Technoscientific Imaginaries: Conversations, Profiles, and Memoirs



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Contributed date

August 2, 2018 - 2:10am

Critical Commentary

Book Abstract: What is it like to be a scientist at the end of the twentieth century? How have shifts in power and in assumptions about knowledge affected scientific practice? Who are the people behind the new technologies, and how do they address the difficult moral and professional issues during a time of global change? Techno-Scientific Imaginaries explores these and other important questions at the approach of the new millennium.

In the penetrating essays, twenty-four distinguished contributoes from a broad rnage of fields present the voices of the scientists themselves—through interviews, conversations, and memoirs. We hear from Lithuanian physicists who discuss science after Communism and their own fantasies about what Western science is; a Japanese-American woman struggling with her ambivalence over designing nuclear weapons; political activists in India who examine relations among science, environmental politics, and government ideology in the aftermath of the Bhopal disaster; and many others, including biologists, physicians, coporate resarchers, and scientists working with virtual reality and other cutting-edge technologies.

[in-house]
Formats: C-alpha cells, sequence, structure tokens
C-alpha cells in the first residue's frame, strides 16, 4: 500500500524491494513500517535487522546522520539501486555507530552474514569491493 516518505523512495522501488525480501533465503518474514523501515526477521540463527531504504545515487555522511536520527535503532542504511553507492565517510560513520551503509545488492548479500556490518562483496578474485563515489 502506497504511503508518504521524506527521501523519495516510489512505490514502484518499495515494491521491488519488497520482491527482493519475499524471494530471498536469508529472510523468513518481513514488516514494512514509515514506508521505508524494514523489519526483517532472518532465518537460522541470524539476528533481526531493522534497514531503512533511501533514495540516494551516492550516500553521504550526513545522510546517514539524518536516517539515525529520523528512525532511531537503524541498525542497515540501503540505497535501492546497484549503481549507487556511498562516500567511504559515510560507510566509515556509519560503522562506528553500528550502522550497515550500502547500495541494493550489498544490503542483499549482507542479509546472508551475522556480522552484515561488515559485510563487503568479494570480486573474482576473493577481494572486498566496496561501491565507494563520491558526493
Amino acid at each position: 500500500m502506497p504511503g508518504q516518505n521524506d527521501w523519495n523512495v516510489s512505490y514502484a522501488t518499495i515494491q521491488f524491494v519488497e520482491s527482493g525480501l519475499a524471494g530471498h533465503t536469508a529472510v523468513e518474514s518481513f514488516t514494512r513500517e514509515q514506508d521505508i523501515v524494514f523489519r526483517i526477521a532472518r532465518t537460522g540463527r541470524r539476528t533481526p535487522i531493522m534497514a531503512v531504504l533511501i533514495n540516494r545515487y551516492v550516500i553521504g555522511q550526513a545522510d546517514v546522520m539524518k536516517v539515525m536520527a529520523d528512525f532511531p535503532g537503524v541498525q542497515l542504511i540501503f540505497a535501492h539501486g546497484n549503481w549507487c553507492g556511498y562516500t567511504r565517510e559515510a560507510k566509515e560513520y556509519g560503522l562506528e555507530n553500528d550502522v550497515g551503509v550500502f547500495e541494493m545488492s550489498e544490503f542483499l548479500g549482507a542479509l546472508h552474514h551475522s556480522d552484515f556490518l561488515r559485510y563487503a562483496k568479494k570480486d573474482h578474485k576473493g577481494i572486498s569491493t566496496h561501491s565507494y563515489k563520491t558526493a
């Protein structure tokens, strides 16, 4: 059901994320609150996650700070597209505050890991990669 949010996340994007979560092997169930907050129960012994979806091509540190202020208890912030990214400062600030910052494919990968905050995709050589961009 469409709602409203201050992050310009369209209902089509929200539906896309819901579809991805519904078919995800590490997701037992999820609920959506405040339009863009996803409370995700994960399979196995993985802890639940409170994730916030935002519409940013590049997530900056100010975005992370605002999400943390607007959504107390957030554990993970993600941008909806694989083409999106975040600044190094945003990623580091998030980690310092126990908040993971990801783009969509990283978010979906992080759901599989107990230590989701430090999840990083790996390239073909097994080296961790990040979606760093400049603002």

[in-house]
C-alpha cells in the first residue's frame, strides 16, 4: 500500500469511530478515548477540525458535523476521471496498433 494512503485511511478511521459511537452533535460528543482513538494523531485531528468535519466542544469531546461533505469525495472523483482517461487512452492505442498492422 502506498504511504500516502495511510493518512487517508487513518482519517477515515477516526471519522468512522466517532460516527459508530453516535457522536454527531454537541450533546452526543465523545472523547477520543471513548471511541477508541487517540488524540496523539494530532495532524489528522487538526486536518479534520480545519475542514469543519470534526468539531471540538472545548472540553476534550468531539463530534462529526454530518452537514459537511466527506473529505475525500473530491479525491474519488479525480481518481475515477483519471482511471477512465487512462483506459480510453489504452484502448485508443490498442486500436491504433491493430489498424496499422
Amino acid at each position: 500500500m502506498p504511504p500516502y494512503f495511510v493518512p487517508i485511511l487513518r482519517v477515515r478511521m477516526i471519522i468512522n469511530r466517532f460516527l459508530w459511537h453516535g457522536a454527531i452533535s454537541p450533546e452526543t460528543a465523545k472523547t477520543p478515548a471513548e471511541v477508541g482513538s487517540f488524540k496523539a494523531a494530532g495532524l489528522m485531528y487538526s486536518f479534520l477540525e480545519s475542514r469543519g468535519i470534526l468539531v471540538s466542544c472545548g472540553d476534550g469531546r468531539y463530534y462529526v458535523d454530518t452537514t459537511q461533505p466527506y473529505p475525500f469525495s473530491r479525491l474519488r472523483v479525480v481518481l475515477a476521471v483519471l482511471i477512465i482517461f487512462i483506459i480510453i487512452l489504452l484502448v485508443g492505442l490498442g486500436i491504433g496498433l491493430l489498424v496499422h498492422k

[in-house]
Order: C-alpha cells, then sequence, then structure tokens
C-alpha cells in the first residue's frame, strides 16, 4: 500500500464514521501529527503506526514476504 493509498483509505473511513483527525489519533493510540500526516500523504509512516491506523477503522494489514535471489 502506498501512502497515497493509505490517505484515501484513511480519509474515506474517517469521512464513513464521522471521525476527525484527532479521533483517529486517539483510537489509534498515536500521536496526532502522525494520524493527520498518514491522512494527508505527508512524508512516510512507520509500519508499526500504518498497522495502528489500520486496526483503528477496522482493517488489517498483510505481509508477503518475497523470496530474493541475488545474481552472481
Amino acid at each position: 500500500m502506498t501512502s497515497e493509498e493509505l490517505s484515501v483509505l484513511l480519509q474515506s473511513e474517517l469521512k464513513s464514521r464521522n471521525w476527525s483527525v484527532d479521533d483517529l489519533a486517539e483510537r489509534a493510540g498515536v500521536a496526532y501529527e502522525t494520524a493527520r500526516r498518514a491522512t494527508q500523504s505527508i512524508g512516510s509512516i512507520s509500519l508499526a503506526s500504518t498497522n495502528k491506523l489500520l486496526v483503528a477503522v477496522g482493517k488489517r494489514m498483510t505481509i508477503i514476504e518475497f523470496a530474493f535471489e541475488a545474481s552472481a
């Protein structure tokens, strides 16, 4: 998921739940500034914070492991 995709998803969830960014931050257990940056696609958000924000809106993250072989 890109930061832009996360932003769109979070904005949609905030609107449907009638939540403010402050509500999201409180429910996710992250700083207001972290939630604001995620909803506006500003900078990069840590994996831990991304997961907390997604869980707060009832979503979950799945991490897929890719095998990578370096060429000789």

Marcus, George E., ed. 1995. Technoscientific Imaginaries: Conversations, Profiles, and Memoirs. Late Editions 2. Chicago: Univ. of Chicago Press.

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Cite as

George Marcus, "Technoscientific Imaginaries: Conversations, Profiles, and Memoirs", contributed by James Adams, STS Infrastructures, Platform for Experimental Collaborative Ethnography, last modified 3 August 2018, accessed 12 August 2022.